The market forecast for the NFP is 660k. The Bloomberg “whisper” number, an informal survey of Bloomberg customers, is a somewhat higher 800k. (This is just the guess of 106 Bloomberg clients so no real scientific value, but it does suggest where market sentiment may lie.)
The ADP report however was a somewhat lower 517k. The difference between the ADP report and the initial NFP recently has been fairly normal, except for last January, when the ADP figure was much higher than the ADP in percentage terms ( 195k vs 49k). As it turns out the ADP’s figure was a much better forecast of the final, revised NFP figure – 166k — than the initial NFP figure was.
The unemployment rate is expected to come down to 6.0% from 6.2%.
Everyone watches the NFP figure closely, but how much does it really matter? It seems that whether it misses or beats the market consensus, EUR/USD tends to go down (10 of the last 15 times). Of the five times when it went up, the NFP missed estimates twice. And while the NFP has beaten estimates 9 times since January 2020, EUR/USD only declined on six of those occasions. In other words, the movement of the market in the hours after the figure is released doesn’t always accord with what one might expect.
It’s even more so if we look at the few days after the announcement. Looking a day after the last six positive surprises, EUR/USD was indeed lower four out of six times and more or less unchanged twice. But a week later that impact had faded and it was higher twice, lower twice and unchanged twice – pretty much random.
Looking at the last six times when the data missed expectations, EUR/USD was significantly higher once, lower once and more or less unchanged four times. Here the effect may have been longer-lasting though; a week later it was higher four times, unchanged twice and lower (i.e., USD stronger) only once.
We can see that recently, EUR/USD has generally been less volatile on NFP days than on other days.
Ditto with USD/JPY. That wasn’t the case back in 2018 and 2019, but it generally has been for the last year or so.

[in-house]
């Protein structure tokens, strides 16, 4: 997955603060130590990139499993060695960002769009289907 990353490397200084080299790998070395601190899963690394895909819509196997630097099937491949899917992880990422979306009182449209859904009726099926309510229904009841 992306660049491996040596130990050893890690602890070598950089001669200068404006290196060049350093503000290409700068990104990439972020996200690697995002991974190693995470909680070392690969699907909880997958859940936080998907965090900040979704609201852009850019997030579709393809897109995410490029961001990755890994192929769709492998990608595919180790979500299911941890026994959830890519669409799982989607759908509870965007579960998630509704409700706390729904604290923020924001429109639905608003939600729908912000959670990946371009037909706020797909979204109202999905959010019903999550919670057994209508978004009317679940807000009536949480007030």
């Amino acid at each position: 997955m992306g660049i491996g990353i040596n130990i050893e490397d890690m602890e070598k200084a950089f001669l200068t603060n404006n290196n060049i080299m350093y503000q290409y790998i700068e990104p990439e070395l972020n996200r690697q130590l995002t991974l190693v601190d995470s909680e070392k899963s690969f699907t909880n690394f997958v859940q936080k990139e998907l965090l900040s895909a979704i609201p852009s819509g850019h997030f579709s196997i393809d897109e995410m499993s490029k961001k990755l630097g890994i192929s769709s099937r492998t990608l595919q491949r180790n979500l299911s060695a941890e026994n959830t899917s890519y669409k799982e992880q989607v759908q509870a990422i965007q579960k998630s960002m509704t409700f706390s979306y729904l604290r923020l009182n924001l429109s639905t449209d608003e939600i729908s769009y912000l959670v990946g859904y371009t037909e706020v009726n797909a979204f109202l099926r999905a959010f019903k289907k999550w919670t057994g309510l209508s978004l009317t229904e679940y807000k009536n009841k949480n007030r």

That may be because of the Fed’s frozen reaction function. Fed policy is already at maximum loose, or almost so; they aren’t likely to loosen further unless there is a significant weakening of the labor market or drop in inflation, especially now that the Biden Administration is busy handing out dollar bills on street corners.
Meanwhile, the recovery in jobs that has taken place hasn’t been anywhere near enough to get US employment back to “levels consistent with the Committee’s assessments of maximum employment,” which is what they’d need to see before raising rates. There were 158.7mn people in the labor force at its peak in December 2019; at the bottom, in April last year, there were only 133.4mn, a drop of 25.4mn. Since then, the US has recovered 16.9mn jobs but that still leaves us 8.5mn below the previous peak. And when the labor market was at its peak back in December 2019, the personal consumption expenditure (PCE) deflator, the Fed’s preferred inflation gauge, was running at only 1.6% yoy. That’s below their-then 2.0% target, much less their new target of “moderately above 2 percent for some time.” So even the previous highest level of employment might not actually be “maximum employment,” if “maximum employment” is defined as the highest level of employment the economy can achieve without excessive inflationary pressures.
In short, it’s going to be a long time before the employment picture improves enough to cause a change in monetary policy. That’s probably why the NFP figure isn’t having the kind of impact on the FX market that it used to.